Lobsters Are Getting High Before They Die at this Maine Restaurant

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The owner of Charlotte’s Legendary Lobster Pound in Southwest Harbor, Maine is helping to pioneer a new alternative to the typical way of cooking lobster—by getting them high on marijuana.

Usually, lobsters are cooked by getting thrown into a pot of boiling water as they scream in agony, which doesn’t sound particularly proper either. Charlotte Gill, the marijuana-friendly restaurant owner, says that this alternative is a must.

In most parts of the globe that have already moved on from the traditional boil-them-alive method, a new culture of electrocution and head-stabbing has taken hold. Gill says that those alternatives are also terrible options, “If we’re going to take a life we have a responsibility to do it as humanely as possible.”

Gill’s alternative consists of placing lobsters in a sealed box for several minutes with about two inches of water sitting at the bottom while marijuana smoke is blown into the water at the bottom of the box. 

The theory is that the medicinal effects of the marijuana will be enough to essentially sedate the creature, allowing for a somewhat less traumatic death. Gill has already successfully experimented on a lobster named Roscoe, in which Roscoe was treated with marijuana and exhibited all of the cardinal signs of being high on the drug. For all of the valuable knowledge he provided to the restaurant, Gill gifted Roscoe his freedom, returning him to the ocean earlier this week.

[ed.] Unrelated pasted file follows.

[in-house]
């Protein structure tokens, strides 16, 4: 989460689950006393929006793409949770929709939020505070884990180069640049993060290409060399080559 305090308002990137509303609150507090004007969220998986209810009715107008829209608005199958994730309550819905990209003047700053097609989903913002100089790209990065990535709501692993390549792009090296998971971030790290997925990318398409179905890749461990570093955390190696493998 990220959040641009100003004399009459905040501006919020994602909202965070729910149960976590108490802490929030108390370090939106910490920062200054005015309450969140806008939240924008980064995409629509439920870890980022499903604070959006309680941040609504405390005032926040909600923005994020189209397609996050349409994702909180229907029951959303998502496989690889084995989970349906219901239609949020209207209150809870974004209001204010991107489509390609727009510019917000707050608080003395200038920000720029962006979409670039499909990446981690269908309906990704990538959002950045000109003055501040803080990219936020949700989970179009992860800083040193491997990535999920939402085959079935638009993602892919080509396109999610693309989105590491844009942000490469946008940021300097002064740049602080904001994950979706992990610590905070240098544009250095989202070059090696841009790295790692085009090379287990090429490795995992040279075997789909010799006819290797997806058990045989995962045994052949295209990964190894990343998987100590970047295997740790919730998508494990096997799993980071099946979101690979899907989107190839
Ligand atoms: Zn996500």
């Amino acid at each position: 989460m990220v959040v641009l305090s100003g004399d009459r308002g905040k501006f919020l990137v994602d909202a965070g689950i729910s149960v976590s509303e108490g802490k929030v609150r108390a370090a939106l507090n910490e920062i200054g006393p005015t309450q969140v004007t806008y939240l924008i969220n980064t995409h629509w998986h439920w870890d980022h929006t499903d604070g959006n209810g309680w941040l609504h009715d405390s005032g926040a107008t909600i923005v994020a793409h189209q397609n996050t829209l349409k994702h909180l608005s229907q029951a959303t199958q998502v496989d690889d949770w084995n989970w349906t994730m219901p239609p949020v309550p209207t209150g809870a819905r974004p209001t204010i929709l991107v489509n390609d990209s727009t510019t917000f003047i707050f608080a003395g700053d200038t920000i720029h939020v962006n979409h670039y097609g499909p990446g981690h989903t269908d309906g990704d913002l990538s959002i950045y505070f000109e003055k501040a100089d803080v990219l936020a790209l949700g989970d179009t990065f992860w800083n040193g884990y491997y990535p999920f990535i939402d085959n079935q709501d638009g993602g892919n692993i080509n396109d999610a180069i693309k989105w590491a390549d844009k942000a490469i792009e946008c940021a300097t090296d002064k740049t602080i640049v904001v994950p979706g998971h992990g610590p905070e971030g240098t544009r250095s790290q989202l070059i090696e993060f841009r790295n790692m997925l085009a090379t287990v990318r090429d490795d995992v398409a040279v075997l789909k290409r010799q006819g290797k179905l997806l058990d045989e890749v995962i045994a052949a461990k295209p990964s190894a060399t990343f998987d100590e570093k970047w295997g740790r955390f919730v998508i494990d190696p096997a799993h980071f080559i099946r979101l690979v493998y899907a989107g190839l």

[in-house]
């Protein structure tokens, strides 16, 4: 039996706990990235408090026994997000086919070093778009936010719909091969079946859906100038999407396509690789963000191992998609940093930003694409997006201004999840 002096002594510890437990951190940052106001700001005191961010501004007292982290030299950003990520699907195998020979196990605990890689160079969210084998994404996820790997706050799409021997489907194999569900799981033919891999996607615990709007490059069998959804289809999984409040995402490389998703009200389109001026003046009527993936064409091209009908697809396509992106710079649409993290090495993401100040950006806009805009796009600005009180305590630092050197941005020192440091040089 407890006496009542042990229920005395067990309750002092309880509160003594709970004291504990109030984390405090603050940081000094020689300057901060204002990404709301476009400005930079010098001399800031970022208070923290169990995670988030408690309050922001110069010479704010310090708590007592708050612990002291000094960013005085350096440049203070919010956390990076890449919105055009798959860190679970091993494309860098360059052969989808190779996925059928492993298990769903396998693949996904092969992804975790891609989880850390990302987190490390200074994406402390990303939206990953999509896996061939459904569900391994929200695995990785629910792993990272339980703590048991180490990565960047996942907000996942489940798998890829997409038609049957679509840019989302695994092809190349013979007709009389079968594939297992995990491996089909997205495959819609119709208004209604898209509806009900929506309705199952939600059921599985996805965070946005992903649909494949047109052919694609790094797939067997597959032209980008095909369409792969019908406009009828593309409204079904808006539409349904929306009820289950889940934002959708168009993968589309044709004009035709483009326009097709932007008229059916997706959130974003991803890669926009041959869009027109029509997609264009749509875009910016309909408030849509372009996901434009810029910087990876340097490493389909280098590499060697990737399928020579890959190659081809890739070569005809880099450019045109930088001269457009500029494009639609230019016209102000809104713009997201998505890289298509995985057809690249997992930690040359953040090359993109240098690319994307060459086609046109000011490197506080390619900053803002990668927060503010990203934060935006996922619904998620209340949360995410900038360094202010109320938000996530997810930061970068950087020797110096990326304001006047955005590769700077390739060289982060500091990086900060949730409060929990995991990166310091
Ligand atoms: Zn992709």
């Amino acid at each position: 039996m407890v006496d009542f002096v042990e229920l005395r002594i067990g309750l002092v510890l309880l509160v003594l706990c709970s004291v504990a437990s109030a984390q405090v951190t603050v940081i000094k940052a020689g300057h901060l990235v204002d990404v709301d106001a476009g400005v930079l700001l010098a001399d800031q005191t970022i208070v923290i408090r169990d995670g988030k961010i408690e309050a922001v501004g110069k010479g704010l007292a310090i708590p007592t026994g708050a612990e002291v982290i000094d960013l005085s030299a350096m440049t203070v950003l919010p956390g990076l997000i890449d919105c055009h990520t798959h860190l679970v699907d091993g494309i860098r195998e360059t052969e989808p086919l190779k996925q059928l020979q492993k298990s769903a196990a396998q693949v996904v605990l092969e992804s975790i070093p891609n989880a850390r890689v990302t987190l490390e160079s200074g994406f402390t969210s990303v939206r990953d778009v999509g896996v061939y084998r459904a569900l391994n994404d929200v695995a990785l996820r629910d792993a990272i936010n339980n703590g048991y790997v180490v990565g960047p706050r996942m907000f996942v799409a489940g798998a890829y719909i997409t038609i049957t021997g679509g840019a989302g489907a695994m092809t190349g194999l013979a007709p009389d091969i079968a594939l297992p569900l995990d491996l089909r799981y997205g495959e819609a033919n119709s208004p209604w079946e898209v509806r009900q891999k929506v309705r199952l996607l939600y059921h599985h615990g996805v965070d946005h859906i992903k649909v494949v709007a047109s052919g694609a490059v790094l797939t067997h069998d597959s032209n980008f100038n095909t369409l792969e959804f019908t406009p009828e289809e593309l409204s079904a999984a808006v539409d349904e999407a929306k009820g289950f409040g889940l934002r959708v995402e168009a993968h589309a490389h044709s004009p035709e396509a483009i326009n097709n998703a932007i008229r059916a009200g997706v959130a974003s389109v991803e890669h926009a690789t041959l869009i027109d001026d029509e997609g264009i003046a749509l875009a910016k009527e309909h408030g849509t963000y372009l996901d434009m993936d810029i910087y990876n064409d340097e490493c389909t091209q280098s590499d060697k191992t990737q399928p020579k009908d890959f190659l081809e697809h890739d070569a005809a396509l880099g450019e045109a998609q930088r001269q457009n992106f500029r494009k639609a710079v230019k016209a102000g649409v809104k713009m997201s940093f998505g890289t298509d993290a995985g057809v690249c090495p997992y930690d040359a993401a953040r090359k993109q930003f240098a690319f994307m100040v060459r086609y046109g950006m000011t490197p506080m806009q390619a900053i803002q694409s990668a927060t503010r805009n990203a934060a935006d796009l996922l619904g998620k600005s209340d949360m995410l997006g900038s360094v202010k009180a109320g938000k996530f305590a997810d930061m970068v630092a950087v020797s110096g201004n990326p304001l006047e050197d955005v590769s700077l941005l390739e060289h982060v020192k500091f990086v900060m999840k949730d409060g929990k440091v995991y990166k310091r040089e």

For most of 2018, Gill has continued to cook and serve lobsters the usual way as she and her staff conduct more research on how to best employ the marijuana method. Gill says that lobsters cooked using this new method must be served only at the customer’s request—for now. Her goal is to have all of her lobsters sedated with cannabis before being cooked by next year’s season.

Gill is hoping to quell any concerns over the next year as she attempts to perfect her restaurant’s new and unusual method. Some potential customers expressed worry over the possibility that THC, an active chemical compound in marijuana, could be infused into the meat of the lobster and then subsequently consumed by humans. 

“For this new process though, in order to alleviate any and all concern about the residual effect, as we will be dealing with the chemical compound THC, we will use a different method,” said Gill. “THC breaks down completely by 392 degrees, therefore we will use both steam as well as a heat process that will expose the meat to 420 degrees extended temperature, in order to ensure there is no possibility of carryover effect (even though the likelihood of such would be literally impossible).”

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